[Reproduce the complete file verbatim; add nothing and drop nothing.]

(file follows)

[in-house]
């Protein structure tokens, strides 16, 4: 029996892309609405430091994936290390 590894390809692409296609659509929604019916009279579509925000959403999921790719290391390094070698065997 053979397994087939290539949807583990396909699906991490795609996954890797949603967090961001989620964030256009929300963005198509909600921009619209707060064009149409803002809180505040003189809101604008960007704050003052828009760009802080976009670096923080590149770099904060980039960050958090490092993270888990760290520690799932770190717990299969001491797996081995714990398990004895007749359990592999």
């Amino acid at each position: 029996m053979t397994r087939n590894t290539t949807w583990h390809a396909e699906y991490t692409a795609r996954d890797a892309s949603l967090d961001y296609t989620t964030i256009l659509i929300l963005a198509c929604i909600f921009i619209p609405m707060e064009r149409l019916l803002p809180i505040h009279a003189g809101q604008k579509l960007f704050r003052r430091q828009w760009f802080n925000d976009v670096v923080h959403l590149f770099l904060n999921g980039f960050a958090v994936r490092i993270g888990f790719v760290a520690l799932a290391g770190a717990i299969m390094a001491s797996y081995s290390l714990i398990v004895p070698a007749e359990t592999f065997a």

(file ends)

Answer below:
[in-house]
């Protein structure tokens, strides 16, 4: 029996892309609405430091994936290390 590894390809692409296609659509929604019916009279579509925000959403999921790719290391390094070698065997 053979397994087939290539949807583990396909699906991490795609996954890797949603967090961001989620964030256009929300963005198509909600921009619209707060064009149409803002809180505040003189809101604008960007704050003052828009760009802080976009670096923080590149770099904060980039960050958090490092993270888990760290520690799932770190717990299969001491797996081995714990398990004895007749359990592999």
């Amino acid at each position: 029996m053979t397994r087939n590894t290539t949807w583990h390809a396909e699906y991490t692409a795609r996954d890797a892309s949603l967090d961001y296609t989620t964030i256009l659509i929300l963005a198509c929604i909600f921009i619209p609405m707060e064009r149409l019916l803002p809180i505040h009279a003189g809101q604008k579509l960007f704050r003052r430091q828009w760009f802080n925000d976009v670096v923080h959403l590149f770099l904060n999921g980039f960050a958090v994936r490092i993270g888990f790719v760290a520690l799932a290391g770190a717990i299969m390094a001491s797996y081995s290390l714990i398990v004895p070698a007749e359990t592999f065997a």